What’s different from older iPod Nanos and iPod Shuffles?
The revamped OS—which is not iOS, sez Apple—doesn’t offer much in the way of new capabilities over the old Nano, since it’s focused on a streamlined control scheme. You navigate just the way you’d expect, by poking around with your finger, and twisting two fingers rotates the screen (if you happen to have it upsidedown?). There’s a home screen which you can populate with your most-used items, rearranged by tapping and holding, just like on iOS devices.
But, alas, gone are the older Nano’s video camera and video playback capabilities—the true multimedia iPod now is the iPod Touch—but the new Nano does photos, which you can manipulate with multitouch.
In iPod Shuffles:
In a lot of ways this Shuffle is a hybrid of previous generations, which is good! It’s got the buttons and squareish form of two Shuffles ago, while sharing features like VoiceOver and Genius with the most recent Shuffle. The biggest difference from any previous Shuffle, though, is the size: at 1.14 x 1.24 inches, it’s the teeniest iPod yet.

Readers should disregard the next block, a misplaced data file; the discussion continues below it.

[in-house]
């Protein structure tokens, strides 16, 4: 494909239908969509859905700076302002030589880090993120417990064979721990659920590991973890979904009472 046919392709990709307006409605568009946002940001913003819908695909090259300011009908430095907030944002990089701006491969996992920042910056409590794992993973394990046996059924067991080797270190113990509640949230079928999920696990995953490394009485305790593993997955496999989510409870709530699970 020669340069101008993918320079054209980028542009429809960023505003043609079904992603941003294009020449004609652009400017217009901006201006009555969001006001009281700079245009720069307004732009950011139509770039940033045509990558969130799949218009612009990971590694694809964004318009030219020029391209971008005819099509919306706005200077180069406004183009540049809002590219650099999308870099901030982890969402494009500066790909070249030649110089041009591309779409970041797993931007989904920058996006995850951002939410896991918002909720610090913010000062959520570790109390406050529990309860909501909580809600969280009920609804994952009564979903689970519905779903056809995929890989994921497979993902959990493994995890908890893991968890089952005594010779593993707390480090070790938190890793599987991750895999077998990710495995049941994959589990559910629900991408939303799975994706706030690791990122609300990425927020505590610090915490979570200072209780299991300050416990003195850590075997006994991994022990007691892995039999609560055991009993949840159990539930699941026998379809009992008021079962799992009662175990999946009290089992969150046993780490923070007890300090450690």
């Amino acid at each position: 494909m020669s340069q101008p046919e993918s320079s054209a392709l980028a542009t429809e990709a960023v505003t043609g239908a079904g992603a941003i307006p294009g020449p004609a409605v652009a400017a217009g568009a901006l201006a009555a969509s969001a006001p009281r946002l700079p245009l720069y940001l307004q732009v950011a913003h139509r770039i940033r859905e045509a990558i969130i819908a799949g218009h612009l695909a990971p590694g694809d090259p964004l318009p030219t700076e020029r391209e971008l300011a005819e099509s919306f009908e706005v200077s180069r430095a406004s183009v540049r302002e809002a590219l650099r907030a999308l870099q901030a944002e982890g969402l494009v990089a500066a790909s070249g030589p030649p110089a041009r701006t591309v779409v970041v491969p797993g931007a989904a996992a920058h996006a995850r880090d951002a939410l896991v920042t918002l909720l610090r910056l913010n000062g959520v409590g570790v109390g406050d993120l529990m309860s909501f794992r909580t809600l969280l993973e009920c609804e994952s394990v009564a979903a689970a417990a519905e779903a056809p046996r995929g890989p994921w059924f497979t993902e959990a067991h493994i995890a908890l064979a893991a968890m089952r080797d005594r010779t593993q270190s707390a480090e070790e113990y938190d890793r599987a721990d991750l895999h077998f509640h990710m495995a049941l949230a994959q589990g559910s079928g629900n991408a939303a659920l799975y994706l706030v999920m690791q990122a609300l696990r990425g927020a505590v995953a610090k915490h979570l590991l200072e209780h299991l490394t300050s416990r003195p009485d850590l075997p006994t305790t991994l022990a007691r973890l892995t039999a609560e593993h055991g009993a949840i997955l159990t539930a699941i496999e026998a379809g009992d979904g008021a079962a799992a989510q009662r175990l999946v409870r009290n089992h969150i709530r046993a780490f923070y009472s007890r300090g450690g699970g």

What’s cool, what’s not?
In iPod Nano:
Nixing video altogether is a bummer, and you have to wonder how easy it will be to scroll through your music when your thumb is, you know, covering the whole screen. It’s hard to shit on multitouch, but it’s also hard to imagine what it could be useful for on such a tiny display. Rotating the screen? Why not just, you know, turn the tiny iPod?.
Still, I find the little guy irrationally adorable. That fake bezel makes it look like a tiny little iPad. The nanoest iPad in all the land. And rearrangeable icons for quick access to the stuff you use most is pretty neat, too.
and in iPod Shuffles:
I like a small PMP as much as anybody, but having control over your playlist is essential, especially if you’re using it to exercise. So hooray for the return of those buttons. And the $50 price is pretty sweet. In fact, the only not cool thing about the Shuffle is that you can get the similarly sized but much, much more capable iPod Nano for a hundred bucks more—which might well actually be worth it.